Features & Perspectives

This Perspective might also be called a "Halftime Report." Two years ago, the board of trustees and people of Lakeland agreed to an interim presidency that would last 12-18 months. Nine months in, I asked to extend the term of service and to do so with permanent rather than interim status. The rationale for that request, which you accepted, was that (1) prospective donors needed confidence that the vision they were hearing was long-term, and (2) the work we were doing together was too substantive and complex to risk a leadership change 12-18 months into this administration. The primary focus of this office was three-fold: (1) completing the capital campaign, (2) turning around declining enrollment in the traditional program and (3) turning around declining enrollment in the evening and online program.

That three-fold focus continues to drive my agenda, with the latter two elements consuming more time than the first because of the success of the (Un)Common Campaign and the lack of success in retaining students in both our traditional, evening and online programs. Note the reference to "retaining students." We actually have turned around the declines in new student enrollment in our programs, but we are one of the poorer performers among our benchmarked institutions in the critical area of retention. Therefore, our overall numbers are not yet what we agreed was a reasonable goal for the university when developing Lakeland's strategic plan.

Determined to reverse that longstanding retention pattern, I recently asked the board to plan on my staying into the spring semester of 2021 with the intent of LU's accomplishing that reversal by that time. I ask the same from you, on the assumption that the next two years of our four years of work together will see (1) new student and retained student goals achieved in the traditional program, (2) new student and retained student goals achieved in evening and online and (3) new modern residence halls to replace the five oldest halls on the campus, pursuant to LU Board and USDA approval. The substantial new scholarships and essentially new Younger Center that the Beth Borgen-led team funded in the campaign will combine with the new residence halls to influence student enrollment on the home campus, but those advancements alone will not solve our retention problems.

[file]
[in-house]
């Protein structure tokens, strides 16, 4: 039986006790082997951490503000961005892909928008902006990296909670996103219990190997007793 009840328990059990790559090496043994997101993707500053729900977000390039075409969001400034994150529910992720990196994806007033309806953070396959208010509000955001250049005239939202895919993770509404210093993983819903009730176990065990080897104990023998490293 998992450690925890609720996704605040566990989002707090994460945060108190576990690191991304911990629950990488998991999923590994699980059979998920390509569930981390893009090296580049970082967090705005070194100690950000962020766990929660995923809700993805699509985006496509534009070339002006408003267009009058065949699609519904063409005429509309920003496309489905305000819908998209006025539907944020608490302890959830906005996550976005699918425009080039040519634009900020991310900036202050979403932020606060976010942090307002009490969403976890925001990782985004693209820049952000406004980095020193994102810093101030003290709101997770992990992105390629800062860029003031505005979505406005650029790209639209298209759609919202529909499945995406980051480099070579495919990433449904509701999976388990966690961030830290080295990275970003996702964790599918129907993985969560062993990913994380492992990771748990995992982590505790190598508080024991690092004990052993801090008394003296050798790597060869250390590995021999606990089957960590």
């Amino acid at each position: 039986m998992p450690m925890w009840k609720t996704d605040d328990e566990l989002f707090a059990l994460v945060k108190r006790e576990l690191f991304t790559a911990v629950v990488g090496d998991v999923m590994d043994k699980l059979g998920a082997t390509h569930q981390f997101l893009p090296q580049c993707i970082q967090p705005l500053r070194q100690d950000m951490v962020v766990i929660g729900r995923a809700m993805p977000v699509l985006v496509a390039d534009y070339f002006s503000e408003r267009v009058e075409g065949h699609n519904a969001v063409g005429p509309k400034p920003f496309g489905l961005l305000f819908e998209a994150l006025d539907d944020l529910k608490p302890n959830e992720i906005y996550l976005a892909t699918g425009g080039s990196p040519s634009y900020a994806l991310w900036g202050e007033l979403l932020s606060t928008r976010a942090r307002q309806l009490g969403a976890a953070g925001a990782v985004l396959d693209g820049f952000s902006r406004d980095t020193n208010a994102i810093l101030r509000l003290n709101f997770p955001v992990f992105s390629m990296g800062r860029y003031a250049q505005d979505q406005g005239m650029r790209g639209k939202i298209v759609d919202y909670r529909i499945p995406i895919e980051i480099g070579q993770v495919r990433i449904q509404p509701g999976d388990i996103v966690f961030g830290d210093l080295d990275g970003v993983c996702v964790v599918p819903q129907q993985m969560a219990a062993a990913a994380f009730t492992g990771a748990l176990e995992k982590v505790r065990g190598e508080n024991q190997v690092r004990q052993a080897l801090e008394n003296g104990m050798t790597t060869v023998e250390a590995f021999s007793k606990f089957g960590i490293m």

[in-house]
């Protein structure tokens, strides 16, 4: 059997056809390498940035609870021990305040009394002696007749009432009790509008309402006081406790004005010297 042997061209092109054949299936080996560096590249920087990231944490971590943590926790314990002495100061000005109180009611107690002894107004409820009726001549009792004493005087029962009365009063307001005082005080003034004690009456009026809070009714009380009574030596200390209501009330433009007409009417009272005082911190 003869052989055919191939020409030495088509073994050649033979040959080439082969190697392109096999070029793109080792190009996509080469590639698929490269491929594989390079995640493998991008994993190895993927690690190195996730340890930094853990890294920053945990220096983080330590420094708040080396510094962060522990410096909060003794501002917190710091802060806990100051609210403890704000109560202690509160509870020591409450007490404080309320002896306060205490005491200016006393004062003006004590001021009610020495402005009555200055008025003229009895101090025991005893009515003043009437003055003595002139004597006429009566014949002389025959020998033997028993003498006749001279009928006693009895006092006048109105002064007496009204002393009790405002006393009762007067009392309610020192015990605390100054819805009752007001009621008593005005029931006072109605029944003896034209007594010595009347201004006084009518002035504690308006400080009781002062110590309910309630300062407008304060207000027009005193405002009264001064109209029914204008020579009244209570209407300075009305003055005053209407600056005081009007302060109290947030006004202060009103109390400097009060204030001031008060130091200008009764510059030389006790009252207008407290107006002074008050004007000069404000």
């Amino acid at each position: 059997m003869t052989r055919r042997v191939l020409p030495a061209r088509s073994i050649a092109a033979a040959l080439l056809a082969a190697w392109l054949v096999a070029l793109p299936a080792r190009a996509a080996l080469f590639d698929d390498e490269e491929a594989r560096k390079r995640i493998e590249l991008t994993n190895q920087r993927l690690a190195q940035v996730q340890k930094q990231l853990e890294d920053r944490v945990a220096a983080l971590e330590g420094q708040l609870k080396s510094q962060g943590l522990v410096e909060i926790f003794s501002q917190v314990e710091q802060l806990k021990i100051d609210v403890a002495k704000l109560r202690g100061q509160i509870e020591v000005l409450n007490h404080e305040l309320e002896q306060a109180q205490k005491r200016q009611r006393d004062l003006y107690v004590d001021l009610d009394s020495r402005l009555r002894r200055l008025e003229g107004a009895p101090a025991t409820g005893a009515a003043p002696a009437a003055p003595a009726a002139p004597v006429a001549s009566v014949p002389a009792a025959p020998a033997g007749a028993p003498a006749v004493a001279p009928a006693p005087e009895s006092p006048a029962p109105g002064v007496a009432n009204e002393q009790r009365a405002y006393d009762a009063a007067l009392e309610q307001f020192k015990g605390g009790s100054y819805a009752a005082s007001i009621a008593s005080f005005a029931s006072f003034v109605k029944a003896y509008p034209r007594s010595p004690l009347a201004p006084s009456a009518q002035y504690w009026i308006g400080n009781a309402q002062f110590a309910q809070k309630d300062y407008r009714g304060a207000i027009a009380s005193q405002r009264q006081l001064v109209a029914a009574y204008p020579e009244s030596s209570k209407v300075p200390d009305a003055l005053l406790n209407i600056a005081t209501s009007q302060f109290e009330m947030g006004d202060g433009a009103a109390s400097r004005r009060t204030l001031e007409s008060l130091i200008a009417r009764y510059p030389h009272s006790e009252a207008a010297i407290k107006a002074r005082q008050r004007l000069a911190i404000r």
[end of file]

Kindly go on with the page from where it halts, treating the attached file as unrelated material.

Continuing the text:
Let me say a word about the three strategic items listed in the previous paragraph, beginning with achieving overall enrollment goals in the traditional program. How might we complete this turnaround? The first turn of the wheel has already happened with the advent of Cooperative Education at LU, as evidenced by a 27 percent increase in this year's first-time, full-time students over last year's number. Projections for fall 2019 are for an increase over the fall 2018 number, with 71 percent of applicants seeking admission to the Cooperative Education program. But these successive increases will only keep enrollment where it is rather than where it would be if we retained students at the same rate as schools with student profiles like Lakeland's on the retention metric.